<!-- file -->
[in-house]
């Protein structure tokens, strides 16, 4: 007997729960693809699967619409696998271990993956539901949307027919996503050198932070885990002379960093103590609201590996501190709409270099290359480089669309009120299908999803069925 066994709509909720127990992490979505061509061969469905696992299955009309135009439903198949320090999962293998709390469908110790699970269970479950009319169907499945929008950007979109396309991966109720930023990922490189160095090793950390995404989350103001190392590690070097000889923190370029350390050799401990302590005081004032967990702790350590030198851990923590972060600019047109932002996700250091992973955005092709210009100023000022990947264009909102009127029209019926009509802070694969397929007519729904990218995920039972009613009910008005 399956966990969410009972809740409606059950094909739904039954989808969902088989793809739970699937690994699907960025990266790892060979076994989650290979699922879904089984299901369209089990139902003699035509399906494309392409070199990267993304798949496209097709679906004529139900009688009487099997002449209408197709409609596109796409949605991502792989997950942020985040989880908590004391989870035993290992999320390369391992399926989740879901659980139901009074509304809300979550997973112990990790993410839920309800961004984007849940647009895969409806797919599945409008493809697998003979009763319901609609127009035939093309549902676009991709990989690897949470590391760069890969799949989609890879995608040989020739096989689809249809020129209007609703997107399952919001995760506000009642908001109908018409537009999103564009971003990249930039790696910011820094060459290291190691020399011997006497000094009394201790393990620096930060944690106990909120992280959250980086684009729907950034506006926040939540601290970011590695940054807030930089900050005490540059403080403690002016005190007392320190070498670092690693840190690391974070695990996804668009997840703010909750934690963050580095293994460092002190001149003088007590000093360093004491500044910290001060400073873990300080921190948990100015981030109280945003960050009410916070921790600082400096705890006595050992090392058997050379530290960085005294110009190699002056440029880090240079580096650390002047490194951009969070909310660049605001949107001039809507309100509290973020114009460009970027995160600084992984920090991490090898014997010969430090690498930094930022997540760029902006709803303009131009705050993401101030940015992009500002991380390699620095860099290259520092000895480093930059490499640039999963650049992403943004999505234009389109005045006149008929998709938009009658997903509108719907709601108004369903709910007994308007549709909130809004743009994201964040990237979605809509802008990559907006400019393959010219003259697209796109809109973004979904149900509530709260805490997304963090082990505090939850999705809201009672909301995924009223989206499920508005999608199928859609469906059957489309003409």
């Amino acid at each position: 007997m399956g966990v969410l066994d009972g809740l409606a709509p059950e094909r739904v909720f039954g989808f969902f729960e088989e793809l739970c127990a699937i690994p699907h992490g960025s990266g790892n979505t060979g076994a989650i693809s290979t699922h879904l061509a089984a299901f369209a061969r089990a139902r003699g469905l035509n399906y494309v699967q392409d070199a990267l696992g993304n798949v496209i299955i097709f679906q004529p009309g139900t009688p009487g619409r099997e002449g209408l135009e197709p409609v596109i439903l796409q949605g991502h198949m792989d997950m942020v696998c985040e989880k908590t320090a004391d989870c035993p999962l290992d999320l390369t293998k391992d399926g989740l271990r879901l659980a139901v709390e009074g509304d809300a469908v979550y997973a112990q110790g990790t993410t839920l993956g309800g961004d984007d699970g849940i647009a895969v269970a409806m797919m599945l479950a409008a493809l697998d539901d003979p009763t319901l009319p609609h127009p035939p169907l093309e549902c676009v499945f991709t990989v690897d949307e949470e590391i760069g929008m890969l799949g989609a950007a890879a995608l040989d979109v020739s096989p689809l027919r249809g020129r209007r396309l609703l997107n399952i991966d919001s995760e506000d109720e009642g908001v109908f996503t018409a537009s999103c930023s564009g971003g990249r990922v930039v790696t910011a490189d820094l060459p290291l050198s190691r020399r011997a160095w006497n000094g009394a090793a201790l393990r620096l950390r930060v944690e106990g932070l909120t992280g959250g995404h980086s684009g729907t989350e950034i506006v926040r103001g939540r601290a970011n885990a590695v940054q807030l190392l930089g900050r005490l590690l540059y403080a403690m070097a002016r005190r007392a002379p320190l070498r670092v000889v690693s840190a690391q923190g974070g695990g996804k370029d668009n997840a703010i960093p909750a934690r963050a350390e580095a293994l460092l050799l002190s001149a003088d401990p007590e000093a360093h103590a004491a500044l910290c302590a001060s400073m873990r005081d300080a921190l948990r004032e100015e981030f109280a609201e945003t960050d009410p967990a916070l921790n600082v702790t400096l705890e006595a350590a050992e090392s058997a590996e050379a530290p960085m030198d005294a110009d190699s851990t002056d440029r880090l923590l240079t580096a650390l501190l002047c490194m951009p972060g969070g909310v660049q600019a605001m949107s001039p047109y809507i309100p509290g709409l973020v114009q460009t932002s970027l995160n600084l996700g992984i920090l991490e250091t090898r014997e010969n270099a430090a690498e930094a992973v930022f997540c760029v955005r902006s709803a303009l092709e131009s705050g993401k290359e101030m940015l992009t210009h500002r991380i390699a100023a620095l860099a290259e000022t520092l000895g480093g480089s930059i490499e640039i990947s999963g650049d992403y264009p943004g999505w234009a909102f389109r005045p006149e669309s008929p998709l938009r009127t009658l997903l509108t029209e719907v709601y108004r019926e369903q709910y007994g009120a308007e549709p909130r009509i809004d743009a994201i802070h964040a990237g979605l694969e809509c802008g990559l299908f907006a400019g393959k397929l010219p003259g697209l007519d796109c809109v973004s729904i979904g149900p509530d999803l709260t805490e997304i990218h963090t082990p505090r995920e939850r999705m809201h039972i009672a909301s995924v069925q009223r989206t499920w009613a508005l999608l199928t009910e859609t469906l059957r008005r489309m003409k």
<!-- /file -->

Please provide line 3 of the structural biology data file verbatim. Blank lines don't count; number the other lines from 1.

């Amino acid at each position: 007997m399956g966990v969410l066994d009972g809740l409606a709509p059950e094909r739904v909720f039954g989808f969902f729960e088989e793809l739970c127990a699937i690994p699907h992490g960025s990266g790892n979505t060979g076994a989650i693809s290979t699922h879904l061509a089984a299901f369209a061969r089990a139902r003699g469905l035509n399906y494309v699967q392409d070199a990267l696992g993304n798949v496209i299955i097709f679906q004529p009309g139900t009688p009487g619409r099997e002449g209408l135009e197709p409609v596109i439903l796409q949605g991502h198949m792989d997950m942020v696998c985040e989880k908590t320090a004391d989870c035993p999962l290992d999320l390369t293998k391992d399926g989740l271990r879901l659980a139901v709390e009074g509304d809300a469908v979550y997973a112990q110790g990790t993410t839920l993956g309800g961004d984007d699970g849940i647009a895969v269970a409806m797919m599945l479950a409008a493809l697998d539901d003979p009763t319901l009319p609609h127009p035939p169907l093309e549902c676009v499945f991709t990989v690897d949307e949470e590391i760069g929008m890969l799949g989609a950007a890879a995608l040989d979109v020739s096989p689809l027919r249809g020129r209007r396309l609703l997107n399952i991966d919001s995760e506000d109720e009642g908001v109908f996503t018409a537009s999103c930023s564009g971003g990249r990922v930039v790696t910011a490189d820094l060459p290291l050198s190691r020399r011997a160095w006497n000094g009394a090793a201790l393990r620096l950390r930060v944690e106990g932070l909120t992280g959250g995404h980086s684009g729907t989350e950034i506006v926040r103001g939540r601290a970011n885990a590695v940054q807030l190392l930089g900050r005490l590690l540059y403080a403690m070097a002016r005190r007392a002379p320190l070498r670092v000889v690693s840190a690391q923190g974070g695990g996804k370029d668009n997840a703010i960093p909750a934690r963050a350390e580095a293994l460092l050799l002190s001149a003088d401990p007590e000093a360093h103590a004491a500044l910290c302590a001060s400073m873990r005081d300080a921190l948990r004032e100015e981030f109280a609201e945003t960050d009410p967990a916070l921790n600082v702790t400096l705890e006595a350590a050992e090392s058997a590996e050379a530290p960085m030198d005294a110009d190699s851990t002056d440029r880090l923590l240079t580096a650390l501190l002047c490194m951009p972060g969070g909310v660049q600019a605001m949107s001039p047109y809507i309100p509290g709409l973020v114009q460009t932002s970027l995160n600084l996700g992984i920090l991490e250091t090898r014997e010969n270099a430090a690498e930094a992973v930022f997540c760029v955005r902006s709803a303009l092709e131009s705050g993401k290359e101030m940015l992009t210009h500002r991380i390699a100023a620095l860099a290259e000022t520092l000895g480093g480089s930059i490499e640039i990947s999963g650049d992403y264009p943004g999505w234009a909102f389109r005045p006149e669309s008929p998709l938009r009127t009658l997903l509108t029209e719907v709601y108004r019926e369903q709910y007994g009120a308007e549709p909130r009509i809004d743009a994201i802070h964040a990237g979605l694969e809509c802008g990559l299908f907006a400019g393959k397929l010219p003259g697209l007519d796109c809109v973004s729904i979904g149900p509530d999803l709260t805490e997304i990218h963090t082990p505090r995920e939850r999705m809201h039972i009672a909301s995924v069925q009223r989206t499920w009613a508005l999608l199928t009910e859609t469906l059957r008005r489309m003409k």